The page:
A sign of the times, in the L.A. Times

November 25, 2011 at 3:54 pm Leave a comment

My power of observation, much like many of my previously super powers, seems to be fading.

After my post yesterday on how those ads for the “Black Thursday night / Friday morning” sales had bloated the Los Angeles Times daily edition past the usual bulk of their Sunday paper, I had another look at this paper that I grew up with (o.k., more or less grown up with), and I found that the paper itself is on the way to being history. The issue in question now has far fewer columns, and is about 1/2 to 2/3rds the width across than how I remember it was. I suppose that this might help save a tree somewhere, but it really comes down to, like most things in life, the basic “follow the money” paradigm with savings on the purchase of paper stock, ink, and distribution costs on a daily basis factoring in there. I do look at this paper and the New York Times on line each day, but there’s something about holding a real newspaper in my hands that I’m going to miss when they’re gone.

Under close scrutiny of  todays paper, with the exception of a cars for sale section, I find that there is no ordinary sort of classified section included. Exactly when did this omission start, and why didn’t I get a notice from them about it? This rivals the day when the paper ceased publishing the scary and close to the bone specific daily horoscope by Sydney Omarr, but at least that had a reasonable explanation when I found that Sydney had ceased breathing. The replacement they found is, in a word, worthless, full of nothing but generic crap that anyone can find a way twist to make it seem like it’s relevant to something in their own life.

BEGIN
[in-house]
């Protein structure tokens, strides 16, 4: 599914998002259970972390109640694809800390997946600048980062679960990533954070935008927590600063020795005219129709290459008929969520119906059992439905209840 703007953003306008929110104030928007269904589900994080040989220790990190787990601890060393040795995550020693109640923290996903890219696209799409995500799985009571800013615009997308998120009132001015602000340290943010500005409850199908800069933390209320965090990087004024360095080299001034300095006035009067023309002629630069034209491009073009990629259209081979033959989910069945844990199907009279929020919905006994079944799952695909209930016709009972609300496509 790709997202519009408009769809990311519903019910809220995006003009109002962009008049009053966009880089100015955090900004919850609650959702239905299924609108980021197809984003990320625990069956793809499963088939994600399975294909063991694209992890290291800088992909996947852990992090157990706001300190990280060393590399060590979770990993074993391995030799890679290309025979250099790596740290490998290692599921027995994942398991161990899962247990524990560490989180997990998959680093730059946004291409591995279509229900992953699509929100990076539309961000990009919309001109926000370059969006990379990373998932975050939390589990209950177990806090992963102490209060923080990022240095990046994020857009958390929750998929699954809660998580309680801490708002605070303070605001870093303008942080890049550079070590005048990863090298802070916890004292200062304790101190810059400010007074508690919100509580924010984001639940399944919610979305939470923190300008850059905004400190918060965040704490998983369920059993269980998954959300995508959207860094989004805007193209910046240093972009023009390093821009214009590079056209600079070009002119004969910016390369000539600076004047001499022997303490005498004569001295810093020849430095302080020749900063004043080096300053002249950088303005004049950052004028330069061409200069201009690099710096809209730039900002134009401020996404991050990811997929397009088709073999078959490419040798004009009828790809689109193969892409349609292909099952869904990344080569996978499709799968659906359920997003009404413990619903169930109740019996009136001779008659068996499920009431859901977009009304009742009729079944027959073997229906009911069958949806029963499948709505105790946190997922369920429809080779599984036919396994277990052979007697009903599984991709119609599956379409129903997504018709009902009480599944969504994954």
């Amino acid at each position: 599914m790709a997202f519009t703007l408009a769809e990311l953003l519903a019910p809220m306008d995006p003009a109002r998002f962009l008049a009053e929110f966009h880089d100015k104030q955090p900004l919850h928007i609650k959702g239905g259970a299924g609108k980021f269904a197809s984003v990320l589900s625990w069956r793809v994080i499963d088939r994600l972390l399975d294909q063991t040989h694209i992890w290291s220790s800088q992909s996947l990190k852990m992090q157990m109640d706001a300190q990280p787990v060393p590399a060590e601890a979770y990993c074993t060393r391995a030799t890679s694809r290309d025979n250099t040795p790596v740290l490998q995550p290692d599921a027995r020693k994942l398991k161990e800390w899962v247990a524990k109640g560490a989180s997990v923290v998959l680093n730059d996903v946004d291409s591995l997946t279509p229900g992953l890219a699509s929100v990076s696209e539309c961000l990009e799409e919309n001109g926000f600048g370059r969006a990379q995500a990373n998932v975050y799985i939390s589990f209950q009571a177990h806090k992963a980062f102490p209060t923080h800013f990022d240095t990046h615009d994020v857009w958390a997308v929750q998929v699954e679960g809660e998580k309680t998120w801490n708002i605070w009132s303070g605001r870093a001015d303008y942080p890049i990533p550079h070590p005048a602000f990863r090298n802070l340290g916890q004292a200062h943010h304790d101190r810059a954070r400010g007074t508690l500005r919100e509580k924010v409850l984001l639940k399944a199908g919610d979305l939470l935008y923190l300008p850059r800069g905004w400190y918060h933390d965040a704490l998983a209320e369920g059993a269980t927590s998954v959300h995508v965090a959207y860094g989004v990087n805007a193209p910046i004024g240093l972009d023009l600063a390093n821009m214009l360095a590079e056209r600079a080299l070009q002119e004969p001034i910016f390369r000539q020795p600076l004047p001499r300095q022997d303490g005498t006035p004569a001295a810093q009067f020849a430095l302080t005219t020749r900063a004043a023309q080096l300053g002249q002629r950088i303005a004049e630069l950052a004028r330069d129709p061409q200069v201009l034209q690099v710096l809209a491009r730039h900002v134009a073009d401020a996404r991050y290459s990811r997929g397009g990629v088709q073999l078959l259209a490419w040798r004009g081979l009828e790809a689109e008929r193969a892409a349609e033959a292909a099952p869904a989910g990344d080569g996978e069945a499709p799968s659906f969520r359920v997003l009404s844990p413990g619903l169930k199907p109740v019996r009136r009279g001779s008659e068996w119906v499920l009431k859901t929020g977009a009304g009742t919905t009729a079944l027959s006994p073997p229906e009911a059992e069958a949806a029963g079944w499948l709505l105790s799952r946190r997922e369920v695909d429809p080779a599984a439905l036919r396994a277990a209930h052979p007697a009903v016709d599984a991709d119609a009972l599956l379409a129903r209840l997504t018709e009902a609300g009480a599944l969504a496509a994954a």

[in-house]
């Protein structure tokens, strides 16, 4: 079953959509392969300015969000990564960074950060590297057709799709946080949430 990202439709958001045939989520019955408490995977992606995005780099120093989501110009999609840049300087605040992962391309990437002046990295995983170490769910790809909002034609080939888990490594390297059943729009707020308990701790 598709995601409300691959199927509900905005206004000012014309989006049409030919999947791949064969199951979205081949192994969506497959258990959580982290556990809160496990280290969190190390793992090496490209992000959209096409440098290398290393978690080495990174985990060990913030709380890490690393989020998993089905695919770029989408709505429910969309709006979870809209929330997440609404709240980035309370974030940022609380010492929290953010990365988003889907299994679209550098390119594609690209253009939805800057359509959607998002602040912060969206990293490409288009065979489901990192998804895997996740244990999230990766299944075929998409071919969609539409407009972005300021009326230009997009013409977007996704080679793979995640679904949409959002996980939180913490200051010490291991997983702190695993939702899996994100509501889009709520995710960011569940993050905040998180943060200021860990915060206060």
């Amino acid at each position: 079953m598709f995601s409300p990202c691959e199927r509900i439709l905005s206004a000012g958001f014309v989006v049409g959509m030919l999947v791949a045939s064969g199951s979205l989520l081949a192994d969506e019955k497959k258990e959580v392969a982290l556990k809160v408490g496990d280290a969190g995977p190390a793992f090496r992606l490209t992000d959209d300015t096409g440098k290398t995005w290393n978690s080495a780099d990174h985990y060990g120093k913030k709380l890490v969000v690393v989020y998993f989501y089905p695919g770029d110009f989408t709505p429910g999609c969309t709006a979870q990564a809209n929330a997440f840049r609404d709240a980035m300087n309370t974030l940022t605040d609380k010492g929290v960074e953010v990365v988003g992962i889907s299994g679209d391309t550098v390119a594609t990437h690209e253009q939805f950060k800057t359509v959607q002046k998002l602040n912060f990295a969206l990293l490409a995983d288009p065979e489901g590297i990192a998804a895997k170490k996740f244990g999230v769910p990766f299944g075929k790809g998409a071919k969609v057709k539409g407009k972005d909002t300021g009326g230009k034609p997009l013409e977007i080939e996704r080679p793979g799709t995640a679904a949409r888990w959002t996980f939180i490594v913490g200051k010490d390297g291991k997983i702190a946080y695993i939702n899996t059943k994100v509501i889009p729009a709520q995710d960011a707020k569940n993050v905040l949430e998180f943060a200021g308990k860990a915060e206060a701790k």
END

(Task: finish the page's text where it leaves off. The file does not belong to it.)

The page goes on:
A list of the obvious suspects (besides the economy, stupid) for this demise of the “want-ads” section would likely be topped by “Craigslist“, an online site where ads from most of the world for anything you can imagine are carried (for the most part for free), with postings that can be started, changed, and stopped in about a heartbeat by the lister. Also, these ads are searchable by a variety of ways that their newspaper equivalents could never do except for area, and you can choose parameters like a maximum or minimum price range to search, if they have included photos, and much more using keywords and search methods.

Not to jinx things, but at least the L.A. Times still has a crossword puzzle, which is my constant for measuring my remaining cognitive ability. The Monday edition is usually solved in about 5 minutes, until each days progressive rise in difficulty terminates on Saturday when it might take me up to a half hour to figure out those obscure hints. There may have been a few days that I wasn’t able to finish the puzzle, but that’s a subject for another posting. Again, the crosswords serve as a constant to monitor my slide towards “Old-Timers” disease, and after all, this blog’s all about me.

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